Life is like….winter driving

I turned the corner today onto a snowy road and decided that driving in the snow is like life.  Creative huh.  And of course, now, a few hours later, I would correct myself to say that driving in the snow is a part of life, a rather uninspiring part at that.  Nonetheless, humour me for a moment and join me on the philosophical side.

I was driving on a road that I have driven before between Collingwood and Thornbury (if you’re local, you’ll know speed-trap 26).  On a summer’s day, it has road markings that periodically divide the one-lane highway into 2, for passing and turning.  Currently however, it is winter.  And as most of Ontario is experiencing, we are having a real, snow-covered-roads, winter.  If I had been new to this road, the snow markings would lead me to believe that only one lane exists.  The tires of many cars before me had driven the same lane over and over, thus making one path seemingly simple to drive in, and everything bordering it: a snowy desert.  Traffic wasn’t bad, and if I hadn’t been in this state of awareness, I would’ve stayed in the existing tracks, content and likely thinking about something else.  Somewhat similar to how most of us go through the motions of life at some point in our day: compliant and disengaged.  I’m sure I had already made it through parts of my day in that state. 

So I knew that there was another lane of pavement closer to the curb underneath a foot or so of snow, and I became acutely aware of a decision that I had to make.  Do I drive comfortably in the well-plowed lane with tracks, or do I veer off into a foot of snow; the path less traveled, and make new tracks.  On the road, and in life, the question of why surfaces when faced with this decision.  My first thoughts were that if I moved over I would be slowing down – instinctively a bad concept in our fast paced society, but not a crisis for my easy-going day  –  and perhaps that I would learn more about driving my car in snow (hopefully this wouldn’t include lessons on getting out of the ditch).  In my idealistic/altruistic world, I thought perhaps others would follow, and we could open up a new lane, a new metaphorical path……until I realized that it would be going the same place that the other path is going.  And, on top of that, it would allow more people to go there and faster.  In the metaphorical sense, I’m not so sure that’s a great thing.  It’s like expanding the highway to our species’ demise.  On the other hand, if I have to take this road anyhow, and realistically, it’s just heading to Thornbury, should I drive sheep-style and follow the crowd, or should I try to clear the other lane to help make driving (which I hypocritically don’t like) easier, safer and more efficient (NB. The latter option has a 50% chance of failure and risk of swimming in Georgian Bay).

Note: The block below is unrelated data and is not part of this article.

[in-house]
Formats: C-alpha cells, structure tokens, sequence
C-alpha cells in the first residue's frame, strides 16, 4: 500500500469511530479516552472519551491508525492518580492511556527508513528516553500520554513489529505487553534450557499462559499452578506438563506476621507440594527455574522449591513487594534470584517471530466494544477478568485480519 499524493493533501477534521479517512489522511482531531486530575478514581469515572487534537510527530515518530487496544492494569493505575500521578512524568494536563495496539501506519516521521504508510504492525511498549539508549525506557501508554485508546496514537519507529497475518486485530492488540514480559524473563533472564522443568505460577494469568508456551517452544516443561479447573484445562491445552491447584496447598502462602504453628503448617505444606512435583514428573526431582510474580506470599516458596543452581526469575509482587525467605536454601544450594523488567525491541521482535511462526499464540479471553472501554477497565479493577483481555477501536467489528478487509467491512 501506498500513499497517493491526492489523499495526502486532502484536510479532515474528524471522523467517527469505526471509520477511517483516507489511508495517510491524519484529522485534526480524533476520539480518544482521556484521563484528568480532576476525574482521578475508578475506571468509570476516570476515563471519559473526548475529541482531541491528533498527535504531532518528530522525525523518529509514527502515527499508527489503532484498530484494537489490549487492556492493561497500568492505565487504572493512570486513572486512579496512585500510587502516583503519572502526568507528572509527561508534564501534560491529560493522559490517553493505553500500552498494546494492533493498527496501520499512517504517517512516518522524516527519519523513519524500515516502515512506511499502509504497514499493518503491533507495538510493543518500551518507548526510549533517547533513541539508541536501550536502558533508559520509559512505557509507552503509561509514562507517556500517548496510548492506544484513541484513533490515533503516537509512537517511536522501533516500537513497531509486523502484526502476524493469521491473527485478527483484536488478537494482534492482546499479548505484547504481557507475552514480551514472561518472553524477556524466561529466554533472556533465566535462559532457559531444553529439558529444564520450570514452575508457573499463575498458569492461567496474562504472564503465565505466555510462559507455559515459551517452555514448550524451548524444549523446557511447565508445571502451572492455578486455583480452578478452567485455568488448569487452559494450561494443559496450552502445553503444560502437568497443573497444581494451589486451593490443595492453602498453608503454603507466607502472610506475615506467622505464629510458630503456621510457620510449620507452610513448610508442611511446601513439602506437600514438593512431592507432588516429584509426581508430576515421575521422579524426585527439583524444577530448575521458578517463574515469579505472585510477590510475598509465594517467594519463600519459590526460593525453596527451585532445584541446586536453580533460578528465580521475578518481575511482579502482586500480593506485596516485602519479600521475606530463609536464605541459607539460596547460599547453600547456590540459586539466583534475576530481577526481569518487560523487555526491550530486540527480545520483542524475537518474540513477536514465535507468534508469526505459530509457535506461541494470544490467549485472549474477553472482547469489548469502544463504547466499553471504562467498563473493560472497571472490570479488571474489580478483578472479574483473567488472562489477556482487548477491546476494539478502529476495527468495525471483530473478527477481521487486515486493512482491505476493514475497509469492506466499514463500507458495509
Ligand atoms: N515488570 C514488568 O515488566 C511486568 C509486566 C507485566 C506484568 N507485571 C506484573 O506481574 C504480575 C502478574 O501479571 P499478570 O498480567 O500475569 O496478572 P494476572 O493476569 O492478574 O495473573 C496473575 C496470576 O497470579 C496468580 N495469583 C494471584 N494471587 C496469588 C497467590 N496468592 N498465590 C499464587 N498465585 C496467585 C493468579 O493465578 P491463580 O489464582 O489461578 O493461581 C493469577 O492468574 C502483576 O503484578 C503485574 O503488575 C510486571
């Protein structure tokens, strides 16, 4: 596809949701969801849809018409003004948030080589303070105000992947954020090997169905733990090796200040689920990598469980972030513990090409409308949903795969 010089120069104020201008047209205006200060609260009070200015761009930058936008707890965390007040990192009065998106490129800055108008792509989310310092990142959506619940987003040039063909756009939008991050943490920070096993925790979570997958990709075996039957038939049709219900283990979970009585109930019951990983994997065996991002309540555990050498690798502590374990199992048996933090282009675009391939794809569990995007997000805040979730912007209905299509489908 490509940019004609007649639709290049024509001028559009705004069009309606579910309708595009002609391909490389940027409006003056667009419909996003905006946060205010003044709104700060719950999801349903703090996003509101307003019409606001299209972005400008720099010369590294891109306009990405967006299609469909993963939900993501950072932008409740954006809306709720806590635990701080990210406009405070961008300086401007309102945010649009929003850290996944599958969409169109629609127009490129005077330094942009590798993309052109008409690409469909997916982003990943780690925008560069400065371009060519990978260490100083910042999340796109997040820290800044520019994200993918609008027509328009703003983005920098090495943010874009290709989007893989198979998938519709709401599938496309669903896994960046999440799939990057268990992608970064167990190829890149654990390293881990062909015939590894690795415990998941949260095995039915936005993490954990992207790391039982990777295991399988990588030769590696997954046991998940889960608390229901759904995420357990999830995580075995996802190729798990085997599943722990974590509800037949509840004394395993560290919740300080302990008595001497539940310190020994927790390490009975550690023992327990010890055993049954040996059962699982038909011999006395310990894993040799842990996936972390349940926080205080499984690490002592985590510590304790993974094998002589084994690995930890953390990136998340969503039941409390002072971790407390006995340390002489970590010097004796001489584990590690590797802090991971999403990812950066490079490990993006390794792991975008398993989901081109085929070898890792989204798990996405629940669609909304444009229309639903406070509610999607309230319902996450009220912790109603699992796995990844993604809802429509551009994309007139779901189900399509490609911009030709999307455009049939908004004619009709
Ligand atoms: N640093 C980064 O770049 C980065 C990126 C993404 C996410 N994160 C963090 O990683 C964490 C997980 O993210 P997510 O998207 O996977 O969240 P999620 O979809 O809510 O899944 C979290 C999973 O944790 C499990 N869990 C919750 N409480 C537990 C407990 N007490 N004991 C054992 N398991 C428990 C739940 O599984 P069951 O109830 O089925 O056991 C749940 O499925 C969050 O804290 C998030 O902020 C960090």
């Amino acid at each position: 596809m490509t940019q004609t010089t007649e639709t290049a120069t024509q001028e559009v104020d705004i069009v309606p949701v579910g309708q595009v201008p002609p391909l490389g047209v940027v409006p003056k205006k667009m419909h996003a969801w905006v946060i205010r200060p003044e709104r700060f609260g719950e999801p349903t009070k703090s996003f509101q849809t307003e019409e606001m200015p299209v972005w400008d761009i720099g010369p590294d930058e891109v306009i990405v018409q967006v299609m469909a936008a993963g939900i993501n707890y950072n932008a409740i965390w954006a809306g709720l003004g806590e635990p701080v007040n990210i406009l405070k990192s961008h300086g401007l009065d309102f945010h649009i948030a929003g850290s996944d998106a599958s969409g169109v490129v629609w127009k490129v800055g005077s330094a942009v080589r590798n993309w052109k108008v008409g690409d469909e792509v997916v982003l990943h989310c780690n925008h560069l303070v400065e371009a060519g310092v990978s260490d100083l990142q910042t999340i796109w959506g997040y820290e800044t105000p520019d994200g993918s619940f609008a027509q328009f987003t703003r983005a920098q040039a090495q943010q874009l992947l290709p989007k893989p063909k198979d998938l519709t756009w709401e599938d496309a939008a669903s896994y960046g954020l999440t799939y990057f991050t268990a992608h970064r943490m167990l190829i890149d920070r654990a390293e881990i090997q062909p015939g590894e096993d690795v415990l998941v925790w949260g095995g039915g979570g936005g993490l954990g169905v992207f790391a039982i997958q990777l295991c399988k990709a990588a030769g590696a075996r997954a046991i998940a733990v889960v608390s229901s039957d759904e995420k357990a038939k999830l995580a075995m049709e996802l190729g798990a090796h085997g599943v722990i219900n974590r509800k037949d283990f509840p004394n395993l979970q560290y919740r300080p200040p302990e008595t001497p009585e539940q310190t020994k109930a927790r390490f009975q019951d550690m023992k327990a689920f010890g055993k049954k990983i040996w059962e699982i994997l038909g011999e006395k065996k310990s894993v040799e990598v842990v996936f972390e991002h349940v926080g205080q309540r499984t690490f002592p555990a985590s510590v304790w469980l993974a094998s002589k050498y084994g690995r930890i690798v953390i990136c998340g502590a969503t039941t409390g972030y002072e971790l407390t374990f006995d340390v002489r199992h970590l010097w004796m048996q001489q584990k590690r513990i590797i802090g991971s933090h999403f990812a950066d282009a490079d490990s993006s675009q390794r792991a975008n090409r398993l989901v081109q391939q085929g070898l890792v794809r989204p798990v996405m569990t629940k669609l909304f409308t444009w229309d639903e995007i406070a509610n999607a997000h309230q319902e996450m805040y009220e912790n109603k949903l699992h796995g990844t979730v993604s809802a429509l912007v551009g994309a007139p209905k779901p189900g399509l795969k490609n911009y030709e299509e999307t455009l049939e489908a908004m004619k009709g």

After all of this thinking, I can’t even remember driving home, never-mind which lane I did so in, which is a terrible shift out of the awareness that got me into that dilemna in the first place.  The good news is that I’ve come to a bit of peace surrounding the dilemma of which lane to take.  Brace yourself for a bit of a “Care-bear lesson in sharing” moment.

It doesn’t matter if you choose the beaten path or the path less traveled.  What is most important is that you are aware that it is your choice.  That in every step of your day, you see that you have a choice.  When I’m able to see that I’ve chosen to drive in the lane with the tracks, I become aware that I’ve also chosen to drive that day.  That I’ve chosen to live in the country and thus I have chosen to drive to get into town.  I chose what I ate that day, who I spoke to, what I said, how I reacted to what was said/done by others, etc.  I do believe that by seeing things as my choice, rather than as being “just the way things are” and out of my control, I will bring an awareness with questions to my life.  I’ll ask ‘why?’ more often and as a result, I’ll begin to make better choices, for myself and for the world.  And that is how life is like driving in snow.


2 responses to this post.

  1. I, like most others, am faced constantly with decisions. Most times which decision I make does not matter. You are correct in saying that what is important is not the decision itself but

    “That in every step of your day, you see that you have a choice.”

    Nice post. Thanks.


  2. Posted by Nas on January 13, 2010 at 5:33 pm

    You are not a victim of your circumstance. Brilliant! I try to carve a new path when driving, but i won’t end up in Georgian Bay 😉

    Keep posts coming! Love them.


Leave a Reply

Fill in your details below or click an icon to log in: Logo

You are commenting using your account. Log Out /  Change )

Google+ photo

You are commenting using your Google+ account. Log Out /  Change )

Twitter picture

You are commenting using your Twitter account. Log Out /  Change )

Facebook photo

You are commenting using your Facebook account. Log Out /  Change )


Connecting to %s

%d bloggers like this: